As you might guess from the title of today’s entry, it didn’t take long.
Brother #3 doesn’t get out much. He enjoys his work, loves his friends, appreciates and excels in the small, simple joys of life, but doesn’t often venture too far from home. But he does dream. And one of his dreams had always been to take a road trip across the country with his best friend John.
Unfortunately, earlier this summer John unexpectedly died.
So when one of my dreams — the Tinker Tour — actually came to life, the chance to help #3 realize a version of his — all while being a huge help in delivering Gabby the Tinker Tour bus to the Liberty Bell — began to take shape. So rather than beeline across the country, we planned a few short side trips.
That’s how I ended up waiting outside the visitor’s center theater at Mount Rushmore — actually staring up at the four Big Guys — waiting for the next orientation film to start, when my cell phone rang.
It was MB. (Yes, I now call Mary Beth Tinker — the plaintiff in the landmark First Amendment case I’ve been reading and talking about for about half my life, and whose picture is in my daughter’s high school history book, “MB.” Crazy things, dreams.)
She had just read the second of my Captain’s Logs posts.
We thought it would be nice to build some buzz for the kickoff of our tour in Philadelphia by my posting a bit about my journey east. One of the quirky things I saw on Day 2 was a Montana billboard along the interstate touting an annual “Testicle Festival.” That seemed to fit the “quirky” requirements pretty well so I included it. (You can see it here.)
MB agreed it was quirky, but didn’t think it belonged on the Tinker Tour blog. So she’d deleted it.
Yep. Here I was staring at freakin’ Mount Rushmore of all things, a First Amendment lawyer having arrived in the Tinker Tour bus plastered with the words “free speech” and “free press” and on my way to the Liberty Bell to kick off a national tour on those topics -- and I’m censored by Ms. Free Speech herself, Mary Beth Tinker.
(I wonder where you apply to have new examples added to the dictionary definition of “irony.”)
Yes, I was peeved. I hung up the phone that day wondering what the hell I’d gotten myself into.
Today, it cracks me up.
For the record, we sorted things out. While I work almost exclusively with high school and college students, MB’s audience tends to be younger kids. Lots of elementary and middle school students. She works with groups like History Day, which also focus on a younger audience, and she was concerned how a billboard with the words “testicle” would fly among such groups. Fair enough. (My wife also sided with MB, which helped put out my fire.) We had also agreed — early on — that we'd both have a say (and a veto -- because the flip side of free speech is the right not to speak) in determining what went out under the "Tinker Tour" name.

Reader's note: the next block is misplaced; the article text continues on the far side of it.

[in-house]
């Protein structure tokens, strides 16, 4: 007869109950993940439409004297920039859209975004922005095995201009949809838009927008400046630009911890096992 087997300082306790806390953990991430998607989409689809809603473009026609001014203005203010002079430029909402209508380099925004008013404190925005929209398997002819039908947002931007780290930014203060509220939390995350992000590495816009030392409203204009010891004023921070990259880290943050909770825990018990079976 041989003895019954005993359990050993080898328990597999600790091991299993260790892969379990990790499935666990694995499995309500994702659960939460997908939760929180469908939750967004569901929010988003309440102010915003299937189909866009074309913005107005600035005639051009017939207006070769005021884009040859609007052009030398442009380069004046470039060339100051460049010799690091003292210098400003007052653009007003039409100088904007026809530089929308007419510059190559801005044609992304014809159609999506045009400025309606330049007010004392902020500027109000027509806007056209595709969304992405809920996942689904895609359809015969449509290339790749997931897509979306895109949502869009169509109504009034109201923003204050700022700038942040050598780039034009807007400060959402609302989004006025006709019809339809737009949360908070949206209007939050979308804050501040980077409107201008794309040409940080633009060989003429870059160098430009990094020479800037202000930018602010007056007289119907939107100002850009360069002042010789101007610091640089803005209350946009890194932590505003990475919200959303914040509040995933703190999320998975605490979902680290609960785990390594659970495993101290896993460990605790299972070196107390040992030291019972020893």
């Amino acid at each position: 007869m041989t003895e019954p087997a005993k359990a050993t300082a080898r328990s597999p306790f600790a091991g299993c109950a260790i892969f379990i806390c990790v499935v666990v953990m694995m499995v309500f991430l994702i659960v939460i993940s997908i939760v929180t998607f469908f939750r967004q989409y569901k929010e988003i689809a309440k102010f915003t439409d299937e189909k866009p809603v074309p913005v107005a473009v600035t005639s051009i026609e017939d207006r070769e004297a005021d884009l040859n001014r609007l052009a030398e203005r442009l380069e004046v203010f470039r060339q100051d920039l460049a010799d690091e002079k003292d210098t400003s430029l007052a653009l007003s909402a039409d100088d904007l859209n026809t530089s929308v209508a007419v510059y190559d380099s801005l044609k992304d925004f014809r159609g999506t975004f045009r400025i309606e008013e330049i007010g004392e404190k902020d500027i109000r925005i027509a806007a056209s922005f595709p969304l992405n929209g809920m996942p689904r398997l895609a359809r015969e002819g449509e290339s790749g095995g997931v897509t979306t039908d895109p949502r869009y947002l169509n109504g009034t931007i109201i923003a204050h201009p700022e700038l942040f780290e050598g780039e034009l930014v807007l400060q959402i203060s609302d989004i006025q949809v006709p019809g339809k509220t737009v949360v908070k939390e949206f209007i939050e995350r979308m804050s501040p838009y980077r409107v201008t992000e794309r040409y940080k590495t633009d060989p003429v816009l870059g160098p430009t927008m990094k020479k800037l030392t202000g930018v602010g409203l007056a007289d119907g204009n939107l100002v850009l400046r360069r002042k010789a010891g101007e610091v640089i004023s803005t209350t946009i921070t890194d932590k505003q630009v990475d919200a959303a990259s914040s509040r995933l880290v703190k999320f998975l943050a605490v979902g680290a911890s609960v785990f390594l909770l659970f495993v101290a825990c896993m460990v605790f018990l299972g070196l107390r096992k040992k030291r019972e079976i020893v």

What turned things around for me the most, though, was realizing how the moment gave me the opportunity to, as they say, walk my talk.
One of the big themes I’m hoping to talk about on the Tinker Tour is that the fight for student free speech has changed. While going to court to wage the occasional First Amendment battle will still be important, it’s no longer the only option. in 2013, technology has, in many ways, made some types of censorship irrelevant. Or at least much less powerful than it would have been In the past. While a principal’s decision in 1990 to censor a story from the student newspaper meant that story was pretty much dead, unless the student chose to fight the thing with the school board and/or in court, that’s no longer the case.
There are so many other opportunities and avenues for expression — besides the official student newspaper — that students (and lawyers like me) now must decide what makes the most sense: waging an extended legal battle over a censored story or simply finding another place or another way to have their voice heard.
Maybe the time has come to love the First Amendment — by using the new speech opportunities that exist — rather than immediately choosing to fight for it. Because if the last couple decades are any indication, fighting for student speech rights in court hasn’t worked out very well. With but a few key exceptions, judges have tended to whittle away at the protections established by Mary Beth’s 1969 case. Standing up for those rights remains essential, but now feels like a moment where we also have the opportunity to speak more and perhaps fight less.
So, with MB's blessing, I’ll continue to look for billboards touting “Testicle Festivals” and post information — maybe with more of a PG-13 feel — of the other quirky, interesting people and things I run into on the Tinker Tour. I’ll just do it here.